Romantic comedy-dramas in anime are usually the same sort of game over and over again with different sort of gimmick each time, as a way to distinguish them when really they are just bland carbon copies. This was my fear with this series, especially when I saw Akitaro Daichi was directing, best known for his work on the much beloved Fruits Basket. I was prepared for the most saccharine anime I’ve seen to date. What I ended up viewing was actually pretty surprising.
Let’s take a look at Kamisama Kiss.
A review copy was provided by FUNimation Entertainment.
The story follows Nanami, a high school student whose jerk of a father drains their bank accounts and leaves her to deal with their house being repossessed. Young, poor, and down on her luck, she saves a man named Mikage from a roaming dog. In return, he kisses her forehead and tells her to stay at his house. Except he’s not a man, he’s a god, and his house is a shrine guarded by a fox demon named Tomeo, who is none too pleased with the new arrival baring his former master’s powers. From there, the duo take care of the shrine, interact with demons, and generally act out wacky situations.
I don’t really understand why the title change happened. The original Japanese one was Kamisama Hajimemashita, meaning “Begin/Beginning Life as a God,” which is a more apt description than God Kiss. There’s no reason for the translation of the title except for the cutesy sound nature of it. Otherwise, it doesn’t seem like much was altered in translation — the names remained the same, the jokes were as close as they could be and the explanations of Japanese culture and mythology wasn’t dumbed down.
The drama is honestly what drags the series down. If it were just a romantic comedy, the show would work great, but its attempts to bring weight in, especially during the last episode, fall flat because it’s so jarring compared to the rest of the show’s tone. Fruits Basket managed to pull it off but I do think that it’s a lot more difficult than it appears; the added drama either takes over the show which ruins the comedy or drags the show down kicking and screaming.
What makes this anime work are the two leads, Nanami and Tomoe, even if Nanami starts to waiver in and out of character every so often by being overly emotional. They play well off each other and are neither annoyingly stubborn nor quick to give in to the romance. It’s their relationship that drives the plot, and it’s one of the better written aspects of the show. The additional characters range from cute (the two little servants of the shrine) to kind of useless to the narrative but still okay (like one snake demon who appears a little too often for my taste).
The dub is very good, better than you see for most cutesy romantic comedies that make it across the ocean. I prefer the English Nanami and Tomoe (played by Tia Ballard and J. Michael Tatum respectively) over the Japanese ones because, to be honest, I think their chemistry is much better, something that is notoriously hard to pull off in voice overs. The entire English cast does a really great job, rivaling the original Japanese cast, and my preferences really boil down to some boring nit-picky stuff that’s really more personal than professional. Special mention goes to Sean O’Connor as the crow demon Kurama, who captures the pouty popstar act really well in spite of not having a ton of experience under his belt.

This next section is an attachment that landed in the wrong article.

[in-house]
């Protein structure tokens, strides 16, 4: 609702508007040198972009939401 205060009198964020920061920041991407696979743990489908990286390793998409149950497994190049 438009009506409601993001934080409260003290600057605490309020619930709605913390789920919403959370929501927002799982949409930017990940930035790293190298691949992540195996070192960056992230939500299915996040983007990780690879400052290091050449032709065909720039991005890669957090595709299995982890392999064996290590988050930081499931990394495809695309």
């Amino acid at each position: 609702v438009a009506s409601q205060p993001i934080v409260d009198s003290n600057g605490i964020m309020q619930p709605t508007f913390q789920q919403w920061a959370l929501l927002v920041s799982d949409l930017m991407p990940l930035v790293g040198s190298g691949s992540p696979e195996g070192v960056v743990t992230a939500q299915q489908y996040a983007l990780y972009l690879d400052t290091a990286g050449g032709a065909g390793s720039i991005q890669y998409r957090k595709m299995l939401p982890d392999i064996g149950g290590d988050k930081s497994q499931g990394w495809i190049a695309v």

I find the opening and closing songs to be pretty awful. The singer, who does both, is Hanae, and it is her breathy, raspy voice that just kills the music (though, the lyrics are pretty cheesetastic as well). It’s as though she’s trying to be overly cutesy like a breathless woman in the face of love but honestly it was so terrible to listen to over and over again because of its fake-sounding quality. Worst of all, it was boring — nothing to highlight the fun and zany style of the show itself. If I had literally gone by the opening of the show, I would have never picked this show up.
My very big gripe with the anime is that it does what so many manga adaptations do and basically ends short without answering all the questions. Why does Nanami have the eye of the one demon when she gives it to someone else in the past? Why is this mysterious person important in the first place? Does Nanami ever stop being a god or will she get super powers? What about her school life? And her father? All of these are (probably) answered in the manga, but not in the show. A lot of manga-to-anime adaptations do this, but it’s really rather annoying. I have invested all this time in your show, can’t you just finish the story?
The Blu-Ray/DVD extras are pretty standard trailers, lyric-less songs (as if we needed to hear them again) and some commentary, which is never my cup of tea but wasn’t awful. The DVD copy had very clean animation, so I’m not sure the Blu-Ray added any quality to the imagery, though perhaps to the sound. Speaking of the animation, it looked good with few noticeable short cuts and a variety of over the top expressions and poses, which is something I always love seeing in shows like these.
Overall, I really enjoyed the show, more than I thought I would have. It’s true that the drama doesn’t really carry much of a punch but the comedy more than makes up for it, and the character interaction really works in its favor as well as the strong dub. If only it had better theme music, to avoid cringing every time an episode ended or began. I hope they dub the OVA as well!
– Strong English dub.
– Good overall plot and comedy.
– Good character interaction.
– Terrible theme music.
– Drama is poorly executed.